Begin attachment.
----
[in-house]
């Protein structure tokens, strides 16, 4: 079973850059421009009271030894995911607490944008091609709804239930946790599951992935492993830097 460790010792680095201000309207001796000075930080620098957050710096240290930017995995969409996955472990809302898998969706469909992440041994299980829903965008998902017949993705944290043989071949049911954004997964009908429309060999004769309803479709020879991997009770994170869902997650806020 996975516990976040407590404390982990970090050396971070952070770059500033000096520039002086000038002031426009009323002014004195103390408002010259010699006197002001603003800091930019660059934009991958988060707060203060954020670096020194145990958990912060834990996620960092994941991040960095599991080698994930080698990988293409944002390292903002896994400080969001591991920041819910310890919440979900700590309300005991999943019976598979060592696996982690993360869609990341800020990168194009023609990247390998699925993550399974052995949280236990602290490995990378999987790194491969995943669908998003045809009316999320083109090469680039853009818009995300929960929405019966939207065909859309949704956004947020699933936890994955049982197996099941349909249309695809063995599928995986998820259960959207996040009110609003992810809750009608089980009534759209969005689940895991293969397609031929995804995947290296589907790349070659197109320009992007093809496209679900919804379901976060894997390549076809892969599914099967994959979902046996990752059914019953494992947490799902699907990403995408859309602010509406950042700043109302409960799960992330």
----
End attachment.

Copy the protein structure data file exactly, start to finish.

[in-house]
């Protein structure tokens, strides 16, 4: 079973850059421009009271030894995911607490944008091609709804239930946790599951992935492993830097 460790010792680095201000309207001796000075930080620098957050710096240290930017995995969409996955472990809302898998969706469909992440041994299980829903965008998902017949993705944290043989071949049911954004997964009908429309060999004769309803479709020879991997009770994170869902997650806020 996975516990976040407590404390982990970090050396971070952070770059500033000096520039002086000038002031426009009323002014004195103390408002010259010699006197002001603003800091930019660059934009991958988060707060203060954020670096020194145990958990912060834990996620960092994941991040960095599991080698994930080698990988293409944002390292903002896994400080969001591991920041819910310890919440979900700590309300005991999943019976598979060592696996982690993360869609990341800020990168194009023609990247390998699925993550399974052995949280236990602290490995990378999987790194491969995943669908998003045809009316999320083109090469680039853009818009995300929960929405019966939207065909859309949704956004947020699933936890994955049982197996099941349909249309695809063995599928995986998820259960959207996040009110609003992810809750009608089980009534759209969005689940895991293969397609031929995804995947290296589907790349070659197109320009992007093809496209679900919804379901976060894997390549076809892969599914099967994959979902046996990752059914019953494992947490799902699907990403995408859309602010509406950042700043109302409960799960992330």